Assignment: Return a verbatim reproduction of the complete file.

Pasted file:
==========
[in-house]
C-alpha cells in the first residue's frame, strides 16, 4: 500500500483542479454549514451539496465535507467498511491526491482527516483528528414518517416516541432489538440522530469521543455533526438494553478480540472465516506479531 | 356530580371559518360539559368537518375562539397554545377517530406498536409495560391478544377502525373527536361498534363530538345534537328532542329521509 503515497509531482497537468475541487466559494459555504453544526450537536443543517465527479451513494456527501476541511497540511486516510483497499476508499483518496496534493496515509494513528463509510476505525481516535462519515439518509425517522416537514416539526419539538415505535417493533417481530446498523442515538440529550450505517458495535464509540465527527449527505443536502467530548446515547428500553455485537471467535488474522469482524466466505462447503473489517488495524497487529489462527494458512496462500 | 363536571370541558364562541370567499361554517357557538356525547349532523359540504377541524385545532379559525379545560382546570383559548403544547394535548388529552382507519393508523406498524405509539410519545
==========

[in-house]
C-alpha cells in the first residue's frame, strides 16, 4: 500500500483542479454549514451539496465535507467498511491526491482527516483528528414518517416516541432489538440522530469521543455533526438494553478480540472465516506479531 | 356530580371559518360539559368537518375562539397554545377517530406498536409495560391478544377502525373527536361498534363530538345534537328532542329521509 503515497509531482497537468475541487466559494459555504453544526450537536443543517465527479451513494456527501476541511497540511486516510483497499476508499483518496496534493496515509494513528463509510476505525481516535462519515439518509425517522416537514416539526419539538415505535417493533417481530446498523442515538440529550450505517458495535464509540465527527449527505443536502467530548446515547428500553455485537471467535488474522469482524466466505462447503473489517488495524497487529489462527494458512496462500 | 363536571370541558364562541370567499361554517357557538356525547349532523359540504377541524385545532379559525379545560382546570383559548403544547394535548388529552382507519393508523406498524405509539410519545